ZooKeys 175: 69–74, doi: 10.3897/zookeys.175.2612
A new species of Hedgpethia (Arthropoda, Pycnogonida, Colossendeidae) from southwestern Japan
Yoshie Takahashi 1,†, Hiroshi Kajihara 2,‡, Shunsuke F. Mawatari 3,§
1 Sapporo Daiichi High School, Sapporo 062-0021, Japan
2 Faculty of Science, Hokkaido University, Sapporo 060-0810, Japan
3 The Hokkaido University Museum, Sapporo 060-0810, Japan

Corresponding author: Hiroshi Kajihara (kazi@mail.sci.hokudai.ac.jp)

Academic editor: J. Dunlop

received 31 December 2011 | accepted 8 March 2012 | Published 16 March 2012

(C) 2012 Yoshie Takahashi. This is an open access article distributed under the terms of the Creative Commons Attribution License 3.0 (CC-BY), which permits unrestricted use, distribution, and reproduction in any medium, provided the original author and source are credited.

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We describe Hedgpethia spinosa sp. n. based on a single male specimen obtained from 197–207 m depth, south of Yaku Island, Kagoshima Prefecture, Japan. Among 15 previously known congeners, the new species resembles Hedgpethia bicornis (Losina-Losinsky & Turpaeva, 1958), Hedgpethia chitinosa (Hilton, 1943), and probably Hedgpethia brevitarsis (Losina-Losinsky & Turpaeva, 1958), in having a mid-dorsal tubercle on the posterior rim on each trunk segment. The new species, however, is distinguishable from those by a pair of horns on the anterior margin of the cephalic segment, spines on the first coxae, and denticulate spines on the strigilis. The new species represents the fifth member of the genus so far known from Japanese waters, in addition to Hedgpethia brevitarsis (Losina-Losinsky & Turpaeva, 1958), Hedgpethia chitinosa (Hilton, 1943), Hedgpethia dofleini (Loman, 1911), and Hedgpethia elongata Takahashi, Dick & Mawatari, 2007.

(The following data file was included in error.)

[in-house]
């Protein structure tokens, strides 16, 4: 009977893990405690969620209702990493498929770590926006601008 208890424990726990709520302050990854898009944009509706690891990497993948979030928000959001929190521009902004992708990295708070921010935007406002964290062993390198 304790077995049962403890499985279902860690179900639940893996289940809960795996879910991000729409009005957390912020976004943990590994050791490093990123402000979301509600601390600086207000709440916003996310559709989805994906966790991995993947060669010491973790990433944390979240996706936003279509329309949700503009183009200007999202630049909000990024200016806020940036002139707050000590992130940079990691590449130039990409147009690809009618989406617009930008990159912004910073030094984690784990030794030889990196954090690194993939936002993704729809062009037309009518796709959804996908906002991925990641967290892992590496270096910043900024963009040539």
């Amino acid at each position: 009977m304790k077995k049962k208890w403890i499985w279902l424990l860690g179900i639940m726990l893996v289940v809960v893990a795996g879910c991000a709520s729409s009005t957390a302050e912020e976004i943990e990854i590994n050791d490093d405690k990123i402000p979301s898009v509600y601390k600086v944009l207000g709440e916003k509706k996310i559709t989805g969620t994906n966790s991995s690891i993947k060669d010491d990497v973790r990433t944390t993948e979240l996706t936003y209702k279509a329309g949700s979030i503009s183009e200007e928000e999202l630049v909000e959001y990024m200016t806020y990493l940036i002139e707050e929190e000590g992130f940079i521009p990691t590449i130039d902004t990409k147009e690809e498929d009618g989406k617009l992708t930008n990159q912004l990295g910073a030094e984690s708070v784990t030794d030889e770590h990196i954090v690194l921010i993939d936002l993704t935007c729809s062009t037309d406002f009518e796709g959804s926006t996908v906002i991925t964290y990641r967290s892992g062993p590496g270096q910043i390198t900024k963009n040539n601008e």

Pantopoda, Nansei Islands, TRV Toyoshio-maru, new species, taxonomy


Pycnogonids have been taxonomically relatively well studied in Japan, beginning with Böhm’s (1879) report of two new species from Enoshima, Sagami Bay; about 160 species have now been recorded from Japanese waters (Miyazaki and Stock 1995, Nakamura 1995, Child 1996, Nakamura et al. 1996, Takahashi et al. 2007). While most studies have focused on the Pacific coast of central Japan, there have been fewer reports of pycnogonids from waters adjacent to the Nansei Islands, from where 23 species in 17 genera belonging to nine families have so far been recorded (Ohshima 1935, Nakamura and Child 1988, Child 1996, Takahashi et al. 2007).